In 2017, the once-mighty French left appeared to have reached its nadir. Having held the presidency for the previous five years, the Socialist Party's François Hollande was so unpopular that he opted not even to seek a second term. His replacement on the party ticket won just 6 per cent of the vote, a historic rout. The rest of the left-wing vote split five ways, resulting in a run-off between the centrist Emmanuel Macron and Marine Le Pen of the far-right.
Five years on, things could yet get worse for the left. It has learned none of the lessons of 2017. Just over two months from the first round of voting in the presidential election, the political tradition that has done so much to shape modern French – and European – politics is struggling to be heard. The Socialist Party candidate, Paris mayor Anne Hidalgo, is languishing at three per cent in opinion polls. The firebrand ex-Socialist Jean-Luc Mélenchon and the Green candidate Yannick Jadot are faring better, but on current poll numbers neither has a chance of making the second round. At least four other left-wing candidates are likely to be in the field, and efforts to forge unity around a single name – most recently with a "popular primary", the result of which most candidates said they would ignore – have come to nothing.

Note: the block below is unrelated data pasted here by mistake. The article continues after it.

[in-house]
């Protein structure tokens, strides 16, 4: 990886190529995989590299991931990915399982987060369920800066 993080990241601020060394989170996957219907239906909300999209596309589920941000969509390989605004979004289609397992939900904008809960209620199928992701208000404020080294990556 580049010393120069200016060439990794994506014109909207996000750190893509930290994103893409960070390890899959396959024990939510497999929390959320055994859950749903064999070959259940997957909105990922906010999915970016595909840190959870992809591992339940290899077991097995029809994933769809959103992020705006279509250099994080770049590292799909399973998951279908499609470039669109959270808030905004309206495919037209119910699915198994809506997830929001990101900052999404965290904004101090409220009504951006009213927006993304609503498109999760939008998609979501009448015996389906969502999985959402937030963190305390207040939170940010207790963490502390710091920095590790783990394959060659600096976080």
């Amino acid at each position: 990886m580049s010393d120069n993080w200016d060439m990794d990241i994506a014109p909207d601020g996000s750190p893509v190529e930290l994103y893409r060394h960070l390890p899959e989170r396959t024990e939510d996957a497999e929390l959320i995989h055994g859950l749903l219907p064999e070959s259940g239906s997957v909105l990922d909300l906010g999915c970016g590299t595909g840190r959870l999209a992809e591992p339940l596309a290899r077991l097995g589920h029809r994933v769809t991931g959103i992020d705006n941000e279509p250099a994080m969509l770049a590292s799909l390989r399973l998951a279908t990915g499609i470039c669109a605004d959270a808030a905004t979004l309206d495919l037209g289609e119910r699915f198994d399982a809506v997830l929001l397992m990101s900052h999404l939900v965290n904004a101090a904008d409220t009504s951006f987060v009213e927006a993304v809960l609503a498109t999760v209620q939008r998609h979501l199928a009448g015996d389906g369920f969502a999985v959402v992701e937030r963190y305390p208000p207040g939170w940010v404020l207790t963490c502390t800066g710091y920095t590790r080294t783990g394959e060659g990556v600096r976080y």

Broader trends in French society should be working in the left’s favour. The pandemic has forced the government, with overwhelming public approval, to embark on huge public spending financed by debt, and to shore up essential services such as healthcare and reassert the role of the state. Public consciousness of the green agenda has never been higher. But whereas these shifts have enabled the centre-left to make a comeback in other countries, the French left, owing to its chronic propensity for internal division, its poor candidate choices and its inability to make its case on the fraught terrain of immigration and social integration, has failed to take advantage. That has allowed the far-right set the agenda and cleared a path for Macron, who campaigns on “neither right nor left”, to offer himself as the only bulwark against the extreme right.